“Let’s do a survey!”
For many companies, this statement marks the beginning of their customer experience (CX) program. However, thinking only about the survey and questions to ask has businesses jumping in at the end of the planning process. It’s like picking interior paint colors before you even have the blueprint when building a new home. A sustainable CX program requires a blueprint too. In our industry, we call this blueprint “governance.” When done correctly, the program launches with the right goals and objectives, a roadmap to achieve them, and the best people and resources to execute the plan. CX initiatives without this usually waste time and money, get stale too quickly, and limit return on investment.
For companies wanting a CX program with lasting impact, governance is the foundation on which everything is built.
So, What Is CX Governance?
At its simplest form, it’s the development of a formal plan and process that a company will use to manage their CX program and ensure its success. It offers the organizing framework for establishing the vision, goals, and priorities of the program as well as an intentional discipline to ensure the program adapts as business and customer needs change. The structure aids decision-making, cross-functional alignment, and accountability as companies implement or redesign a CX initiative.
Adopting a customer experience program often requires that companies undergo a culture shift. After all, the move demands a new way of thinking across all departments. Everyone becomes responsible for the customer experience. Without governance, disjointed CX measurement and improvement projects launch within functional groups. Each operates with their own ideas and objectives for making the customer happy. They track success differently and play by different rules. We come across this challenge often with clients and dub it the “wild west” of CX. In one recent example, we found that an enterprise B2B technology company had 20 disparate listening posts deployed, collecting feedback across 10 different platforms, with different KPIs and scales and no survey fatigue rules established to make sure customers weren’t being asked to share feedback too often. Data analysis, insights and improvement efforts were conducted in departmental silos and because of the disparate scales/platforms, it wasn’t and couldn’t be brought together to create a holistic view of the customer experience.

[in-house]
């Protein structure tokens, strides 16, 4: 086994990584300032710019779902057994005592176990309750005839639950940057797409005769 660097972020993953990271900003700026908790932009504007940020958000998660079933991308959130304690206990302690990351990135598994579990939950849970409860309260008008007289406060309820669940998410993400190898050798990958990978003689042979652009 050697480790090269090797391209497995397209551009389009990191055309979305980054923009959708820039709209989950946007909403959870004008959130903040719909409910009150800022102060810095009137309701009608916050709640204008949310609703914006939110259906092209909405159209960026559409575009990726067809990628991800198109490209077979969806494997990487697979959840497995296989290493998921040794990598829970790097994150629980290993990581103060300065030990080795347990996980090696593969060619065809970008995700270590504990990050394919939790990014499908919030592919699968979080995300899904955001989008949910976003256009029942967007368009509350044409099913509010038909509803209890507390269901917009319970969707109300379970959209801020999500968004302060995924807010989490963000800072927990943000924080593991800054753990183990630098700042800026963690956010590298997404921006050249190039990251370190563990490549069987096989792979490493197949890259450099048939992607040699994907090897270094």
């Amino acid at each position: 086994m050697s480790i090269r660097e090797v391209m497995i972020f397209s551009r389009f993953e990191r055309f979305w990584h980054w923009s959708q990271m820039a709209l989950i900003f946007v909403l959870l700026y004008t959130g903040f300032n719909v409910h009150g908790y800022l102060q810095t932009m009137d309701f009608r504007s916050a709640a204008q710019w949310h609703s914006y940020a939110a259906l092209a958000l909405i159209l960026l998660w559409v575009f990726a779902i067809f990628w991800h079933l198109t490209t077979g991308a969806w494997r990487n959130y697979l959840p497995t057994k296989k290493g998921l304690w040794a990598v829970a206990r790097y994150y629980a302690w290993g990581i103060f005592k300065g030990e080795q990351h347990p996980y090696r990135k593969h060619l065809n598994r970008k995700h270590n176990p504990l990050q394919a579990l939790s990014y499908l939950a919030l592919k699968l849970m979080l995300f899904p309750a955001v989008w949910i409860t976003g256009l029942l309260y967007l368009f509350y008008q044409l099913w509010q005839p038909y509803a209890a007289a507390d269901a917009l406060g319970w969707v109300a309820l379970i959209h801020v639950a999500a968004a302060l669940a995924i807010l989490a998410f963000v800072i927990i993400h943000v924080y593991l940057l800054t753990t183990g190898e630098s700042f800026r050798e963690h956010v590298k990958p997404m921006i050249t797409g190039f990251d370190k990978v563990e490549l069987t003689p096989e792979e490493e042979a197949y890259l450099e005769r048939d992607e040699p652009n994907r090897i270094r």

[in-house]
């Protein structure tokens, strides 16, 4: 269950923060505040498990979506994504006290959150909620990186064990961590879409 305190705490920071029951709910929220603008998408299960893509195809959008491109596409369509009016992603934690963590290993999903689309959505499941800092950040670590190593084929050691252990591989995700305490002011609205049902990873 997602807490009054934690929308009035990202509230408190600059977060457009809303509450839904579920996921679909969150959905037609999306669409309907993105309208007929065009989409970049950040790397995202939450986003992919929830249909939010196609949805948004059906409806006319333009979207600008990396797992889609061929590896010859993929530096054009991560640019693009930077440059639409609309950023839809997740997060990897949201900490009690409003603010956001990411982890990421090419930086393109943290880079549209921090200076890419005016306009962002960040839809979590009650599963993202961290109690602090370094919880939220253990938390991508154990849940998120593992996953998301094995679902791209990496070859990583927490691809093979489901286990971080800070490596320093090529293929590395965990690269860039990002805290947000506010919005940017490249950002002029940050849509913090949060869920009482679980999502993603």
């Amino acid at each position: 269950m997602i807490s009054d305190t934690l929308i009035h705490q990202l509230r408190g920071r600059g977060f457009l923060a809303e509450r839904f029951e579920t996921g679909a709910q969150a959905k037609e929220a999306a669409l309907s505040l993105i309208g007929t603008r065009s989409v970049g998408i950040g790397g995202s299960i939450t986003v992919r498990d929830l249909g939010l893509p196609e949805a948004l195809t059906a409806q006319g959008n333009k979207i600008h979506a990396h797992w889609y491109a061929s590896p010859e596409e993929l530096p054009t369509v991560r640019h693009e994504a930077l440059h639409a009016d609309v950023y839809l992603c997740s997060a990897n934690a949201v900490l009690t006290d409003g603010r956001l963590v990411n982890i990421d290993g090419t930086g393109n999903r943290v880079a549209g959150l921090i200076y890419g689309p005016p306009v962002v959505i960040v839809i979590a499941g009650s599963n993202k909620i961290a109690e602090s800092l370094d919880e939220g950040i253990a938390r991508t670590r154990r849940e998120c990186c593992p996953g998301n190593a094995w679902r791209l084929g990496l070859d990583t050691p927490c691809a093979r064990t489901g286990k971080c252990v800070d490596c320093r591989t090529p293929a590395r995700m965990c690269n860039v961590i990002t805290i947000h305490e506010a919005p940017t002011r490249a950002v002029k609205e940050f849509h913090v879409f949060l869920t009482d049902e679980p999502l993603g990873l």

Want to avoid the “wild west” of CX? Ensure your program has a governance model that takes into account these 5 key elements:
- Executive engagement and buy-in
- A formal CX vision and strategy
- Adequate resources
- CX Standards and processes
- A plan to communicate often
1. Executive Engagement and Buy-in
Good CX governance starts at the top. This does not mean executives lead the day-to-day work of a CX program. They instead serve as the visionaries, influencers, and champions of a customer-centric enterprise transformation—not a one-and-done survey.
The role of executives in a CX program includes:
- Shape the CX strategy, vision, and goals, aligning with company strategic priorities
- Ensure the program has the proper support and resources for success
- Communicate the importance of CX throughout the organization
- Meet regularly to review CX metrics
- Advocate for and break down barriers to drive CX improvement across the organization
Executive support gives credibility to CX initiatives and ensures they are viewed as a key company initiative.
[Interested in learning more about leveraging executive support? Check out The CX Leader Podcast episode “Buy-In from the Top” to learn how one company leveraged exec buy-in to drive CX success.]
2. Formal CX Vision and Strategy
Setting the vision and strategy starts with the end in mind, determining what the CX initiative should accomplish based on business needs. Customer experience programs offer endless opportunities for continuous improvement. Governance brings focus to those opportunities by ensuring the program’s vision includes a set of mutually agreed upon goals and priorities that everyone can rally around.
With goals defined, strategy outlines how to achieve them. The plan details actions for progress, necessary resources, and measures of success. This keeps everyone aligned around the intended outcomes and results of the CX initiative. Its focus promotes disciplined decision-making around program objectives.
When setting the vision and strategy, answering these fundamental questions is important:
- What opportunities and challenges exist that a strategic focus on customer experience can solve? Why is now the right time?
- What are the top priorities for this program?
- What does success look like? How will we track it?
- What actions must we take to make progress?
- Who should be involved to make this initiative work?
- Who is accountable for program progress?
- What resources do we need for implementation?
3. Adequate Resources
A strong CX program requires having the right people around the table to set the strategy, make decisions, and take action. Identifying those resources is critical when building your CX governance plan.
The Qualtrics XM Institute divides a CX program governance team into five groups:
- Executive Sponsor – builds buy-in and support for a CX strategy
- Steering Committee – decision-makers from different functional areas who shape and approve CX strategy